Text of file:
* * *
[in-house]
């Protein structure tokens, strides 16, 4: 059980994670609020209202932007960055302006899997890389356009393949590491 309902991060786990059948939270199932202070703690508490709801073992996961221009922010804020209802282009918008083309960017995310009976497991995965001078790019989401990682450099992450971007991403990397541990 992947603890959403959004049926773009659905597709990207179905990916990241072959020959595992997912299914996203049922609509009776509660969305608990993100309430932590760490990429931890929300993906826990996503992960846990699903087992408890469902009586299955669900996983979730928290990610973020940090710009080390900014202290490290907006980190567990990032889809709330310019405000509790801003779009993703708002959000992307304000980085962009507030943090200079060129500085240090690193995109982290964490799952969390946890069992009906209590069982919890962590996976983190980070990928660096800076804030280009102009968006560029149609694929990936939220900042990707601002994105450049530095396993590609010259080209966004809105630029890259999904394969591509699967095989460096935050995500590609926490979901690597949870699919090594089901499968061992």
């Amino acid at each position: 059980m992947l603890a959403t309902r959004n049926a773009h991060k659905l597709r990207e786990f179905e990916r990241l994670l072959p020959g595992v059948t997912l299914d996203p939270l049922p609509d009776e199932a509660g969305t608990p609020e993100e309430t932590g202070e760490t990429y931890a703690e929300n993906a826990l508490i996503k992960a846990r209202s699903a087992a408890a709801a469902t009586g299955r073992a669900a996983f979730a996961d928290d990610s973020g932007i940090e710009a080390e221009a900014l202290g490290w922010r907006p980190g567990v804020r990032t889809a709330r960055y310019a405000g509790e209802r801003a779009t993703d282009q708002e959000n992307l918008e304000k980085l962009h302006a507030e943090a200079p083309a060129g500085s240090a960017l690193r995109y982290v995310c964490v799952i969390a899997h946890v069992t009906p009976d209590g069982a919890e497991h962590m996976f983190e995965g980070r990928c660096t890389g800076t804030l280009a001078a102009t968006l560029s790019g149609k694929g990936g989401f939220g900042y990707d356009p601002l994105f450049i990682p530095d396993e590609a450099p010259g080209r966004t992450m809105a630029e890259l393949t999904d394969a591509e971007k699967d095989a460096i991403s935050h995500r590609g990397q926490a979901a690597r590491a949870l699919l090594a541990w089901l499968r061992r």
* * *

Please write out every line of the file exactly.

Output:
[in-house]
């Protein structure tokens, strides 16, 4: 059980994670609020209202932007960055302006899997890389356009393949590491 309902991060786990059948939270199932202070703690508490709801073992996961221009922010804020209802282009918008083309960017995310009976497991995965001078790019989401990682450099992450971007991403990397541990 992947603890959403959004049926773009659905597709990207179905990916990241072959020959595992997912299914996203049922609509009776509660969305608990993100309430932590760490990429931890929300993906826990996503992960846990699903087992408890469902009586299955669900996983979730928290990610973020940090710009080390900014202290490290907006980190567990990032889809709330310019405000509790801003779009993703708002959000992307304000980085962009507030943090200079060129500085240090690193995109982290964490799952969390946890069992009906209590069982919890962590996976983190980070990928660096800076804030280009102009968006560029149609694929990936939220900042990707601002994105450049530095396993590609010259080209966004809105630029890259999904394969591509699967095989460096935050995500590609926490979901690597949870699919090594089901499968061992």
């Amino acid at each position: 059980m992947l603890a959403t309902r959004n049926a773009h991060k659905l597709r990207e786990f179905e990916r990241l994670l072959p020959g595992v059948t997912l299914d996203p939270l049922p609509d009776e199932a509660g969305t608990p609020e993100e309430t932590g202070e760490t990429y931890a703690e929300n993906a826990l508490i996503k992960a846990r209202s699903a087992a408890a709801a469902t009586g299955r073992a669900a996983f979730a996961d928290d990610s973020g932007i940090e710009a080390e221009a900014l202290g490290w922010r907006p980190g567990v804020r990032t889809a709330r960055y310019a405000g509790e209802r801003a779009t993703d282009q708002e959000n992307l918008e304000k980085l962009h302006a507030e943090a200079p083309a060129g500085s240090a960017l690193r995109y982290v995310c964490v799952i969390a899997h946890v069992t009906p009976d209590g069982a919890e497991h962590m996976f983190e995965g980070r990928c660096t890389g800076t804030l280009a001078a102009t968006l560029s790019g149609k694929g990936g989401f939220g900042y990707d356009p601002l994105f450049i990682p530095d396993e590609a450099p010259g080209r966004t992450m809105a630029e890259l393949t999904d394969a591509e971007k699967d095989a460096i991403s935050h995500r590609g990397q926490a979901a690597r590491a949870l699919l090594a541990w089901l499968r061992r």